In the meantime, the role of the American mass media as the "chief scrutinizer" of the governmental rhetoric on the issue of global terrorism and its linkages with Saddam's regime has been considerably neutralized since the September 11 attacks. As objective and as scrupulous the American media historically have been in probing governmental rhetoric on issues of foreign affairs, they have pretty much accepted the basic line that Saddam's imminent ouster, indeed, is part and parcel of America's vital national interests.

Then there is the fact the neoconservatives, inside and outside the government, have incessantly promoted an entirely different vision of the purpose of America's power in world affairs since the September 11 attacks. That vision clearly states that the US should no longer content itself by merely managing global conflicts. Rather, the lone superpower should unabashedly use its military and economic power to shape those conflicts, and, in the process, alter the regional balance of power in its favor. To add authority to the position advocated by the neoconservatives, two important government documents - the Quadrennial Defense Review of 2001 and the National Security Strategy of 2002 - have incorporated their perspectives.

These two documents argue that any potential adversaries should never be permitted to challenge the US's dominant global strategic position, and that no country should be allowed to gain military superiority over the lone superpower. Those documents also formally enshrined the doctrines of preemption, regime change and proactive counterproliferation in the realms of weapons of mass destruction. To be sure, these ideas are not entirely new. They were originally leaked as part of the thinking of mid-level US officials in 1992, when George H W Bush was in office. His administration, rightly and quickly, took the air out of such highly contentious visions of America's exercise of power, and assured the community of nations that the US would never consider adopting any of them. However, under the current administration, those very same concepts have become inseparable from US foreign policy.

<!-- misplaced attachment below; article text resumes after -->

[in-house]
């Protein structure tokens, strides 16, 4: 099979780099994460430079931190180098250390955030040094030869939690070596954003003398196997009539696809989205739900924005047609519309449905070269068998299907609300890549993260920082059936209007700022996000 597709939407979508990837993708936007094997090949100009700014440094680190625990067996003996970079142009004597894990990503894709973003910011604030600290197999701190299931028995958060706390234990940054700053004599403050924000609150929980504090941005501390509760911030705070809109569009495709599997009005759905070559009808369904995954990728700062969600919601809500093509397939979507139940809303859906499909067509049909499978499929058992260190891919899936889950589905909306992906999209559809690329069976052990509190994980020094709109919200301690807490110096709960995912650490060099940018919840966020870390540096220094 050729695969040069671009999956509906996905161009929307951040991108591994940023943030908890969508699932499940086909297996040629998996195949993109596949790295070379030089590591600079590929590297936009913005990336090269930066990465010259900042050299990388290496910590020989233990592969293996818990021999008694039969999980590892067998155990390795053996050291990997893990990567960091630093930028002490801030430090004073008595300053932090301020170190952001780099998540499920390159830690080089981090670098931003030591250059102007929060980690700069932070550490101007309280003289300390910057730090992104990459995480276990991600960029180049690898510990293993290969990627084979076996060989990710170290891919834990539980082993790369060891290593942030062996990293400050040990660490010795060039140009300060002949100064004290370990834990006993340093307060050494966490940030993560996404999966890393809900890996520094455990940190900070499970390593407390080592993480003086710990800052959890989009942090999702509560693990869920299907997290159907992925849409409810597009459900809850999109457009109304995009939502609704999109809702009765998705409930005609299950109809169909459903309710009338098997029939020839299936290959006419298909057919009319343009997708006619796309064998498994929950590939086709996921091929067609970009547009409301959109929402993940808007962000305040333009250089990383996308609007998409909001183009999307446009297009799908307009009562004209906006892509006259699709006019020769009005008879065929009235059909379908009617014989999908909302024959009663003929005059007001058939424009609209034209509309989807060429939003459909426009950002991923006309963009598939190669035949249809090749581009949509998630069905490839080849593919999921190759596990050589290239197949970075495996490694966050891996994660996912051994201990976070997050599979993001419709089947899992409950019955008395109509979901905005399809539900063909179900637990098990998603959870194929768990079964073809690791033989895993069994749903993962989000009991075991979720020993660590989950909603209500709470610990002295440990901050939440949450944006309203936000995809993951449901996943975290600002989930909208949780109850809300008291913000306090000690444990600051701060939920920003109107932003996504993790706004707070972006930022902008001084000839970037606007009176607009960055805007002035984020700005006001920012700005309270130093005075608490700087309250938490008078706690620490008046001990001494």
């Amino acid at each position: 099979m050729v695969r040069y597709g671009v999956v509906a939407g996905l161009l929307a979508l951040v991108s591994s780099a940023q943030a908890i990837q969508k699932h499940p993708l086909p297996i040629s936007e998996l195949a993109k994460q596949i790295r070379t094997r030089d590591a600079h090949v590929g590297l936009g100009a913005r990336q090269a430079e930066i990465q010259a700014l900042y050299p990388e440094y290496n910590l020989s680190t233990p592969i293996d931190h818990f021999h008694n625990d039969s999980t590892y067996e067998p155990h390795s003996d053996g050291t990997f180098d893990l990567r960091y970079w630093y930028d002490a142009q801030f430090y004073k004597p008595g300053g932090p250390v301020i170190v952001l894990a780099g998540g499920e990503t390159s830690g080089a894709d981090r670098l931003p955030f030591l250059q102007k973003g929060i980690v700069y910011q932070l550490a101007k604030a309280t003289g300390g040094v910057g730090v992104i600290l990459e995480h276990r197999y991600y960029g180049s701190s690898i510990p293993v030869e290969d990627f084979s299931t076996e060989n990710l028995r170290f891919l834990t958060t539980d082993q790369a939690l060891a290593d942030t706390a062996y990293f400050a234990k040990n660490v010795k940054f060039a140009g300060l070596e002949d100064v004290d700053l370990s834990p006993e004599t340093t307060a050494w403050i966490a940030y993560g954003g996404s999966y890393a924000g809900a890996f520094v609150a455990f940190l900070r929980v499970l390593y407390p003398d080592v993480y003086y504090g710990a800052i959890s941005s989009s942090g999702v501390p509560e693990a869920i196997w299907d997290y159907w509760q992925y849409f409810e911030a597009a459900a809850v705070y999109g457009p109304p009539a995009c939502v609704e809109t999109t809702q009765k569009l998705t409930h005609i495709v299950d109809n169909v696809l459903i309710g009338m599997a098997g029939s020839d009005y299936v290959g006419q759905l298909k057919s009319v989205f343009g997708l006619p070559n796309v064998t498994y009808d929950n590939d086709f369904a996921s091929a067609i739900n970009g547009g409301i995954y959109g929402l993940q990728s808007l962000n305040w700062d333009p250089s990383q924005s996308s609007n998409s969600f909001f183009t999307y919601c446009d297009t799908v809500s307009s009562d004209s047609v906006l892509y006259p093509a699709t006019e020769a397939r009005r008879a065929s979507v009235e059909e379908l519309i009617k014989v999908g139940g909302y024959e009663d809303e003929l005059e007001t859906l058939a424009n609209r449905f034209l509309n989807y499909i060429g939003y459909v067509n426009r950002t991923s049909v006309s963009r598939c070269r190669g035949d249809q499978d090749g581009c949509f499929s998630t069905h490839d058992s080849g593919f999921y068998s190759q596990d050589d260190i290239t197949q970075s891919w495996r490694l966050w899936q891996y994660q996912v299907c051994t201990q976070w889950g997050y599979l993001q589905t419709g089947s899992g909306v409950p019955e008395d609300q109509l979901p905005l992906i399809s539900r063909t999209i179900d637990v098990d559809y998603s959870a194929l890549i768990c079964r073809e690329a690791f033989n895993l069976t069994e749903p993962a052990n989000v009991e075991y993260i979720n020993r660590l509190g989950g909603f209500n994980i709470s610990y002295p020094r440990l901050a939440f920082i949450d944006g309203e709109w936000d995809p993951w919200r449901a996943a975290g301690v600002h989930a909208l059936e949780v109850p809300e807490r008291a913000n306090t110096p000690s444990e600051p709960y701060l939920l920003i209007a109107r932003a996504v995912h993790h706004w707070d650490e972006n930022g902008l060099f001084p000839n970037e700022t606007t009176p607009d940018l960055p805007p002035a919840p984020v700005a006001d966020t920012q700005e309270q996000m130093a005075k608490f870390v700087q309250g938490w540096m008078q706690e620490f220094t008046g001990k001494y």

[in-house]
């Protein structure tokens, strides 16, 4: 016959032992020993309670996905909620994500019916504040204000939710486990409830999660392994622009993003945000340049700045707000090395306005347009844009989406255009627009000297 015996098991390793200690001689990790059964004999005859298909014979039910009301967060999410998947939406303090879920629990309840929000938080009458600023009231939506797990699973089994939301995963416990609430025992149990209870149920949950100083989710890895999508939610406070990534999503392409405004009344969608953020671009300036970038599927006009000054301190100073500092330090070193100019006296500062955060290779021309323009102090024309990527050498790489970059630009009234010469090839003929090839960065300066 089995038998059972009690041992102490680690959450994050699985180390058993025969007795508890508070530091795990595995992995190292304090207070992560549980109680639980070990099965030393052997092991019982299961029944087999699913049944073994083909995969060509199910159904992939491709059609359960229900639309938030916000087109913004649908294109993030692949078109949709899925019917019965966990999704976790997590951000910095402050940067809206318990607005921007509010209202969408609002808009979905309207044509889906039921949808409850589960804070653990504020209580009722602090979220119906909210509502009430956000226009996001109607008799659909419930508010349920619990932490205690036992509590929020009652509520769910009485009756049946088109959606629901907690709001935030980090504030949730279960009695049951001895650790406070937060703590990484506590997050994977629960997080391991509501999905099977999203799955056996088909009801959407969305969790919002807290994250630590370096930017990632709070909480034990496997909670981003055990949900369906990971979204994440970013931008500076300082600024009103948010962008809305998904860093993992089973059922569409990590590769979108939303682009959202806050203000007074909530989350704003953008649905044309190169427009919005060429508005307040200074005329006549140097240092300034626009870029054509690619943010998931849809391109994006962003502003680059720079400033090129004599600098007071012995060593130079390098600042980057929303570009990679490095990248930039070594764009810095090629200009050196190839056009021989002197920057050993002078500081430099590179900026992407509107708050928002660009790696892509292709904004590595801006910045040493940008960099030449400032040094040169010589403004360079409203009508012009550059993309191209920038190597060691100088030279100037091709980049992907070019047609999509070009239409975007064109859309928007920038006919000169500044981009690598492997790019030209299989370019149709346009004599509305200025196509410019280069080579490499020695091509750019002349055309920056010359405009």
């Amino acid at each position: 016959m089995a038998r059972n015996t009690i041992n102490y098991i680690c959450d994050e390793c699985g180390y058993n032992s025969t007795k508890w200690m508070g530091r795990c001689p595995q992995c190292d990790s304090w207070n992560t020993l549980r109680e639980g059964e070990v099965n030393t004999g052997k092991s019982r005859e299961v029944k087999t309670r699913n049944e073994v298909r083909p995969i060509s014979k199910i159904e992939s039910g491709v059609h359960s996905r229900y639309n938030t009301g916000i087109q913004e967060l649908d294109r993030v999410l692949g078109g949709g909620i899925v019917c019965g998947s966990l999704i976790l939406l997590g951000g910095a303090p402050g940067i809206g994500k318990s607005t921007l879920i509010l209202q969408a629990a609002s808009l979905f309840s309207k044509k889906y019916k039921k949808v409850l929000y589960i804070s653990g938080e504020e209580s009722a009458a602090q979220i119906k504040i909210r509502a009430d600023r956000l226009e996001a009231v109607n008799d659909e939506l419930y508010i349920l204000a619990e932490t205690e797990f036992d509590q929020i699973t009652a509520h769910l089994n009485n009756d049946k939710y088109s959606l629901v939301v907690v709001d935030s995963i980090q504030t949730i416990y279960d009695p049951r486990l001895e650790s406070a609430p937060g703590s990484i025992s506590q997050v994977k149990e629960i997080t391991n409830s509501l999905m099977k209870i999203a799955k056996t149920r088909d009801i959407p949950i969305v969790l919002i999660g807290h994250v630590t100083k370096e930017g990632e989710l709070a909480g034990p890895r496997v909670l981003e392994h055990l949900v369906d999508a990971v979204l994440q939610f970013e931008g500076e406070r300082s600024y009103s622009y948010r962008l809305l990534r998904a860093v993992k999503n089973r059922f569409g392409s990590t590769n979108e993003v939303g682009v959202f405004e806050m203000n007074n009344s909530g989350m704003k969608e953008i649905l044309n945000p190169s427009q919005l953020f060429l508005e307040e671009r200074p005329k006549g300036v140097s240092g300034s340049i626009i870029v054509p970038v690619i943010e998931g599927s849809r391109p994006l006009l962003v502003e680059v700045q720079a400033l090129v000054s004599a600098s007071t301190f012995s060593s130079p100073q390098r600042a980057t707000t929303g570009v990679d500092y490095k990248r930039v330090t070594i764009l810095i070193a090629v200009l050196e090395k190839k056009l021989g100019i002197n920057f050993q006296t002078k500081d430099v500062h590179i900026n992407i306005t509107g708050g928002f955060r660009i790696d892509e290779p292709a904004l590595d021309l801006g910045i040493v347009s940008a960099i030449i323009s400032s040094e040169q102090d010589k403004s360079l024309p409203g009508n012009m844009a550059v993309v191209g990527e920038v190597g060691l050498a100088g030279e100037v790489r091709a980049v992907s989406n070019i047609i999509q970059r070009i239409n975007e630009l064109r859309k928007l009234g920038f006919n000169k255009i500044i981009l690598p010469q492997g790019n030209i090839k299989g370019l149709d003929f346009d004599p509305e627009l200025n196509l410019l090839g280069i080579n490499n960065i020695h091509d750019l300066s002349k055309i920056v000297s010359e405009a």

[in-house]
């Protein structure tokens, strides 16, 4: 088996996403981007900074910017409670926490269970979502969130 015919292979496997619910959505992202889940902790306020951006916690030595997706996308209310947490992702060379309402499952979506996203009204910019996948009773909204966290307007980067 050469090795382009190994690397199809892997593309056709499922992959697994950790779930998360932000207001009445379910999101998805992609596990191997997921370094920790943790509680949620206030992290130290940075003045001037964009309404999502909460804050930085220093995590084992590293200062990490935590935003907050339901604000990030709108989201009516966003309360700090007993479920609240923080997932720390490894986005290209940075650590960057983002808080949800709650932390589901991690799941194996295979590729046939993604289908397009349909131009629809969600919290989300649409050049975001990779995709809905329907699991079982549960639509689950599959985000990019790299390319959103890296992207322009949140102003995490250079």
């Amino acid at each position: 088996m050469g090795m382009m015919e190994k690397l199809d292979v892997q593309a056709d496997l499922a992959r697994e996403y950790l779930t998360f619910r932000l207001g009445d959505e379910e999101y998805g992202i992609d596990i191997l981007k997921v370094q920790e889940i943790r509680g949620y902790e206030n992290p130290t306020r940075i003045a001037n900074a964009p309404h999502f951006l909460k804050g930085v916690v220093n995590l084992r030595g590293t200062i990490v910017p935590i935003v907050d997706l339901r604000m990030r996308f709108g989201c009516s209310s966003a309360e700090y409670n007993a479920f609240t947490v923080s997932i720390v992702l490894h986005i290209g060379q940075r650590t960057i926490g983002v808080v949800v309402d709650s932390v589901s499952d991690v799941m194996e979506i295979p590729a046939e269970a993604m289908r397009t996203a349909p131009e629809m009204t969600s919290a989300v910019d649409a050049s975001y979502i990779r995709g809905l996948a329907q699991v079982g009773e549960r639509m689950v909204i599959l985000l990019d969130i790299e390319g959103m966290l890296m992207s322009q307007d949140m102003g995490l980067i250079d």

The international community has become acutely aware of those proactive doctrines that are described as evidence of this country's "imperious" thinking outside the US. When they combine those official documents with what is about to happen in Iraq, and what is likely to happen next in North Korea, the international community is drawing conclusions that the invasion of Iraq is the beginning of an American empire. As the Los Angeles Times of March 16 notes, "They [the international community] worry that America's self-declared right to launch preemptive wars, its willingness to dismiss the United Nations, to shuck allies and make plans to invade and occupy another country - all amid talk of remaking the Mideast - are the beginning of the end of the post-World War II order and the start of an American imperium."

But for the American people, their country - the bastion of exceptionalism and democratic egalitarianism - can never be anything as hideous as an imperial power. Only events of coming weeks and months will provide clear evidence of which side is correctly reading the strategic purposes of America's global power in the near future.